Argonne National Laboratory

GM/CA @ APS

Remote Data Backups with bbcp

Department of Energy Office of Science
GM/CA @ APS Sponsors:
National Institute of General Medical Sciences (NIGMS) and National Cancer Institute (NCI) of the National Institutes of Health (NIH)
 

 

 

Backing up data from GM/CA @ APS with bbcp

bbcp is a fast data transfer utility developed by Andy Hanushevsky at SLAC National Accelerator Laboratory at Stanford. Using this utility one can achieve substantial increase of data transfer rates over WAN compared to traditional SCP/SFTP. A good discussion of the bbcp vs other transfer utilities including Globus can be found here. You should be aware that bbcp does not encrypt data. Only authentication is encrypted (bbcp authenticates via ssh, which should be present on the system). If this is a concern, revert to Globus or SCP/SFTP.

Step-by-step instructions

  1. Download the latest bbcp binary for your OS from SLAC. bbcp is single-file command-line utility available for Linux, MacOS and Solaris, but not for Windows. Since bbcp is an open source, you may try to compile it for your OS, if you wish.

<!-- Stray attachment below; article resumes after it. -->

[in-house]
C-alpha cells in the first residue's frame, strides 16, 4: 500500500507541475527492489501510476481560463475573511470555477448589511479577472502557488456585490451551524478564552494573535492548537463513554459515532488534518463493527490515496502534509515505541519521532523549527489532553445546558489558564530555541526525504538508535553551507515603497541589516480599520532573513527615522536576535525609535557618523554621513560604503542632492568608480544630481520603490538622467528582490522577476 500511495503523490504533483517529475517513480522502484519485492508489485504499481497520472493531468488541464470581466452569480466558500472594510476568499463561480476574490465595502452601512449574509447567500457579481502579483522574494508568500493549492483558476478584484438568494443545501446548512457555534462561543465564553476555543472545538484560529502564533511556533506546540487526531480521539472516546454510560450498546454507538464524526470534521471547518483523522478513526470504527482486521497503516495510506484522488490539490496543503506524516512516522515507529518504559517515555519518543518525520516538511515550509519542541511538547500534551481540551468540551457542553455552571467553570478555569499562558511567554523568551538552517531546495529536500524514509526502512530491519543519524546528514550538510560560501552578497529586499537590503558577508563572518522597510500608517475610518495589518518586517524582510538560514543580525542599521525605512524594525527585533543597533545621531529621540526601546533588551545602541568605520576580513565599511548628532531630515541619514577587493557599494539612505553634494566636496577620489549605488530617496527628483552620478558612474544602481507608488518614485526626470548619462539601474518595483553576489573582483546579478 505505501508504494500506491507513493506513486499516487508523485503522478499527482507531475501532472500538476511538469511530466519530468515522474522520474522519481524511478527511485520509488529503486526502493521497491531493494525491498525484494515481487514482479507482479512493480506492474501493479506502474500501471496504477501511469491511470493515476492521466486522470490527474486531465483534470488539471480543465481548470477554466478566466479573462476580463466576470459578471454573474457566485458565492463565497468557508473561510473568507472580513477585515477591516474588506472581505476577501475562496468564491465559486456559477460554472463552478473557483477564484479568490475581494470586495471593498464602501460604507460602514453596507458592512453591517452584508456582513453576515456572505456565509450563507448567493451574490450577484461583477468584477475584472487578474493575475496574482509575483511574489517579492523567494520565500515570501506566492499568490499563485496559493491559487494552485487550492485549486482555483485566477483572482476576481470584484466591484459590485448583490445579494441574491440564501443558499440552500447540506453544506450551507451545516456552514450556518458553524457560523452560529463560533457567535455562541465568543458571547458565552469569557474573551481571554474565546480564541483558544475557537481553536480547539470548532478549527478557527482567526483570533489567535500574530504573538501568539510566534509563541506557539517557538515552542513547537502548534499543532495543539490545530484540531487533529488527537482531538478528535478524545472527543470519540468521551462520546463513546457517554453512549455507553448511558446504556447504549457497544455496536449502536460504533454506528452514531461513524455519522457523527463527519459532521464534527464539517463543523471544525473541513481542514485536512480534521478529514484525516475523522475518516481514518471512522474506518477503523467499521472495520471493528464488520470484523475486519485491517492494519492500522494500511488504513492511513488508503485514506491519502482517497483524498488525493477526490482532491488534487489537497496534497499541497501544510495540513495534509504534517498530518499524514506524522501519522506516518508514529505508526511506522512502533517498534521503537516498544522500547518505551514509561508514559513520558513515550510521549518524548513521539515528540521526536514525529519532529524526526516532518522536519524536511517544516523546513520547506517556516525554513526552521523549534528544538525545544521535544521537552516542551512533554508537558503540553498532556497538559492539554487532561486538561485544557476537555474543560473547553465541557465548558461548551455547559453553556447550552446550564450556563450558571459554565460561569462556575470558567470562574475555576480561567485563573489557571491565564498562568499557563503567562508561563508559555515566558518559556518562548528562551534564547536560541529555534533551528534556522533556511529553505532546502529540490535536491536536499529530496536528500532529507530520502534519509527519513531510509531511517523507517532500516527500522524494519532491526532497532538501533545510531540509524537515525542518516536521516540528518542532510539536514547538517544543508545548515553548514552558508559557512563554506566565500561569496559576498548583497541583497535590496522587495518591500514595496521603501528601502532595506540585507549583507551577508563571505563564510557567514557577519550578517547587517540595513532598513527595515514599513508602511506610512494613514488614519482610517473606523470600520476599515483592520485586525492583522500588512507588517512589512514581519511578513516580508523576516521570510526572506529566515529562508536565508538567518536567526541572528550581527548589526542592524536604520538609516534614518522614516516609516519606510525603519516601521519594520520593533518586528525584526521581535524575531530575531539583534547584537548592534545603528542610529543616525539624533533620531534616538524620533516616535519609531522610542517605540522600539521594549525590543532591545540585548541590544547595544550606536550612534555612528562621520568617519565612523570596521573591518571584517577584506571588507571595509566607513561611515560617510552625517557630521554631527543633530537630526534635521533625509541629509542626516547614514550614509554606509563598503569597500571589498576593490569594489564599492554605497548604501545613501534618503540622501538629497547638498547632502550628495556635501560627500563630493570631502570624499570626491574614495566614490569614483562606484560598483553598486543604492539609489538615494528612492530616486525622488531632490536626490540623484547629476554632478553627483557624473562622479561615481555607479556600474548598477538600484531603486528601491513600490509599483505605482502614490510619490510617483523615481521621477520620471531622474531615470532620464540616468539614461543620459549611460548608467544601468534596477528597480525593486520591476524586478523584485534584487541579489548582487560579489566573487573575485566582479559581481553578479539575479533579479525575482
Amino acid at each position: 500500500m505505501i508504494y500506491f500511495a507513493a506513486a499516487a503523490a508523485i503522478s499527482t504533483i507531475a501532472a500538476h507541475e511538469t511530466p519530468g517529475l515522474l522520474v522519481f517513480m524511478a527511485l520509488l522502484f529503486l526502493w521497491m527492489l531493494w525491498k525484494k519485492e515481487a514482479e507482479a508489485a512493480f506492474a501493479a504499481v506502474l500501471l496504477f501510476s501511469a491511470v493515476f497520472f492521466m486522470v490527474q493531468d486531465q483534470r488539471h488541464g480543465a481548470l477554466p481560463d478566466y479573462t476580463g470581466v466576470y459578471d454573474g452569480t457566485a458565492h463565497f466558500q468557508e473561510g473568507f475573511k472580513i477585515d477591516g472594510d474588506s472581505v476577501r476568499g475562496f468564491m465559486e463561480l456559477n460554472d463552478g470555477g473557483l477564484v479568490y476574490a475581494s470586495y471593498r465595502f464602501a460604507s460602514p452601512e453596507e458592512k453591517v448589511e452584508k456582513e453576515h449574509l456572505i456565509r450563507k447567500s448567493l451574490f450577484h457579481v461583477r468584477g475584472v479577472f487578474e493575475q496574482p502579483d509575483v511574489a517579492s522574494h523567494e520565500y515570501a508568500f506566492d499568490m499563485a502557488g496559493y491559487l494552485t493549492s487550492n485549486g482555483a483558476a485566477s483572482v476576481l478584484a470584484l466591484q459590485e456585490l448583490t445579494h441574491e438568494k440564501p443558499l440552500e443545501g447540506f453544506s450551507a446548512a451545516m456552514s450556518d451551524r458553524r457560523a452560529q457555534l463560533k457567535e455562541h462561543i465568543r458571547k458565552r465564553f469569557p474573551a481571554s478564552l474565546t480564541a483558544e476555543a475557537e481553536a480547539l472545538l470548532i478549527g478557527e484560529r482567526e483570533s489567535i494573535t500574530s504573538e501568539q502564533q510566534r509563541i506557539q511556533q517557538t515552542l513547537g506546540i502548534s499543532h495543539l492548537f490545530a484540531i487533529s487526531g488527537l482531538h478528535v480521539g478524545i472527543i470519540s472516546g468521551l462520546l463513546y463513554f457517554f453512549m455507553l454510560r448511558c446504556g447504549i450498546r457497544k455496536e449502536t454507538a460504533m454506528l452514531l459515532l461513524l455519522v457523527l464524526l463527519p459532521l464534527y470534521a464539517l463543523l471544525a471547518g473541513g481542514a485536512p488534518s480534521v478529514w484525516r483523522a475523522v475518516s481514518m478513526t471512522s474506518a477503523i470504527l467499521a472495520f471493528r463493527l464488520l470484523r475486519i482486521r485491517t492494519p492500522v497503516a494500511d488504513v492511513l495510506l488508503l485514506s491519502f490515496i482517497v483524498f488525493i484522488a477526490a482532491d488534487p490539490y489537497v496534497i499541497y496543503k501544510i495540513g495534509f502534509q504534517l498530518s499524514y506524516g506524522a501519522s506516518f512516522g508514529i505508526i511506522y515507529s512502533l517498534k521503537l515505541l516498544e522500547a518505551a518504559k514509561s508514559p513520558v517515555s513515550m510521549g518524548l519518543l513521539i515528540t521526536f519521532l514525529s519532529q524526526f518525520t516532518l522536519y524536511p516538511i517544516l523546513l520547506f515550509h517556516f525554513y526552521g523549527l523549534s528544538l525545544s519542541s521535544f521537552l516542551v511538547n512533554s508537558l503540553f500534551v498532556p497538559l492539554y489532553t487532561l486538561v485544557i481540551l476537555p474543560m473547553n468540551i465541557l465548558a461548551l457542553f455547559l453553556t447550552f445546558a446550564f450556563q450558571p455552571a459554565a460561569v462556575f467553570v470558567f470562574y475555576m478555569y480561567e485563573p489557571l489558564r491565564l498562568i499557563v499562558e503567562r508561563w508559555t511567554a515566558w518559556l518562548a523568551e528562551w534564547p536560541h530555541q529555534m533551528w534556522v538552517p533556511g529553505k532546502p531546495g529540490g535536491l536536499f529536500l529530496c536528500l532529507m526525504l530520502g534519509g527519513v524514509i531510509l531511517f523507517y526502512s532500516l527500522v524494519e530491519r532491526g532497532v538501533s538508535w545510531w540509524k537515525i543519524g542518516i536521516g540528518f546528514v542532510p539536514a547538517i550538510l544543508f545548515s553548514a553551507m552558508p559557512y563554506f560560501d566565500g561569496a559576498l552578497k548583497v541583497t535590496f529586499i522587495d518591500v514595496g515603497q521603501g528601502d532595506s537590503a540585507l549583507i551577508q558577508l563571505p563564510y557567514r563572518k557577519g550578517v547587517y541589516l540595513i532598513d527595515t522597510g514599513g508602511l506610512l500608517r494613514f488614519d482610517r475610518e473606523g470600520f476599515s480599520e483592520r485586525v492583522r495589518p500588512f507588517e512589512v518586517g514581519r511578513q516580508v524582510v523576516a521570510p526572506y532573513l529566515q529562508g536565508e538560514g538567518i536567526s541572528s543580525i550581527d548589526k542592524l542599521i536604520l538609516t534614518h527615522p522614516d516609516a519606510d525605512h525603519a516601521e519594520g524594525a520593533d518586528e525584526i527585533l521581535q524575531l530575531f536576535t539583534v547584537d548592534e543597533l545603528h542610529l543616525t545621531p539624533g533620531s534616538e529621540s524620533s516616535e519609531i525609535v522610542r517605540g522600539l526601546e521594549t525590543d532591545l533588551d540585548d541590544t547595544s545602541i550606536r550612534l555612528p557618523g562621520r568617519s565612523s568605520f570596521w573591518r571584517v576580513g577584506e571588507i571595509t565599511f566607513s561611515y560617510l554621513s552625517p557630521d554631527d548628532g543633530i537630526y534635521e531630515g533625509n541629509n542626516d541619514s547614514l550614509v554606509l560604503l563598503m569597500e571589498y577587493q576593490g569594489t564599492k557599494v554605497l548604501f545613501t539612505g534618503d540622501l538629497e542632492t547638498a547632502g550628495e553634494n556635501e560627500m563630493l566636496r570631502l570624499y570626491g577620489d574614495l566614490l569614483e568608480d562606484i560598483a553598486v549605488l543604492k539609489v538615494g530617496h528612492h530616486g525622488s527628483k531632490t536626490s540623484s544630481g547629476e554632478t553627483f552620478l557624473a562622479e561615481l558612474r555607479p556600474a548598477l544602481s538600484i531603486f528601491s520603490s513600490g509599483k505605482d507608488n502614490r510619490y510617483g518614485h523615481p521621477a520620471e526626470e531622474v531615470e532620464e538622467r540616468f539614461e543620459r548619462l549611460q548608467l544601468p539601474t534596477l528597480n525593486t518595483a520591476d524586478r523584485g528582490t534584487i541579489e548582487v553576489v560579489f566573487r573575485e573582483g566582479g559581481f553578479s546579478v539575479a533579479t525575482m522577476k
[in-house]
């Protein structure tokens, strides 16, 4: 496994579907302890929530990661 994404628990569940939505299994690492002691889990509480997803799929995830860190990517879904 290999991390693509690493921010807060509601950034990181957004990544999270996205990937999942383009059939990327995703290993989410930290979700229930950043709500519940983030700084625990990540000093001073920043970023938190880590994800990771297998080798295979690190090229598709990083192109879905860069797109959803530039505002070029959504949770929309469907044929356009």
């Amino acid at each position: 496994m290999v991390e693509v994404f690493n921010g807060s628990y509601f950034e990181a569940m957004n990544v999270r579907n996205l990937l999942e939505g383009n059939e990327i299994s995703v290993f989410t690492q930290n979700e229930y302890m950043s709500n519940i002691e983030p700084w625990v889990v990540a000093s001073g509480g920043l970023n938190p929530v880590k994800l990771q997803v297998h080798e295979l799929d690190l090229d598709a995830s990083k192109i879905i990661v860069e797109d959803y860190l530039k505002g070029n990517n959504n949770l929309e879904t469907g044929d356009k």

2. Read the bbcp manpage explaining the program options and the bbcp HOWTO at Caltech.
  3. Because of firewall considerations, bbcp needs to be started at a computer running in your institution and instructed to connect to blXws5.gmca.aps.anl.gov (X=1 for 23ID-D and X=2 for 23ID-B).
  4. Use one of the options listed below:
    bbcp -P 3 -Z 50000:51000 -z -c 1 -r \
                                  username@blXws5.gmca.aps.anl.gov:sourcefolder destinationfolder
    
    bbcp -P 3 -Z 50000:51000 -z -c 1 -N io \
                                 'username@blXws5.gmca.aps.anl.gov:gtar -c -O sourcefolder' \
                                                                                              'gtar -x -C destinationfolder'
         
    Here '-P 3' instructs bbcp to print progress every 3s, '-Z 50000:51000' is the range of TCP ports to be used (this option is mandatory and the ports must not be changed), '-z' instructs bbcp to reverse connection initiation in order to bypass firewalls, '-c 1' turns on data stream compression, and '-r' means recursive directory scanning.
    In the second example the data stream is piped via gtar (tar can be used too) for additional speed.
    For more options including those for optimizing the speed and resuming interrupted transfers, please refer the bbcp manpage and HOWTO.


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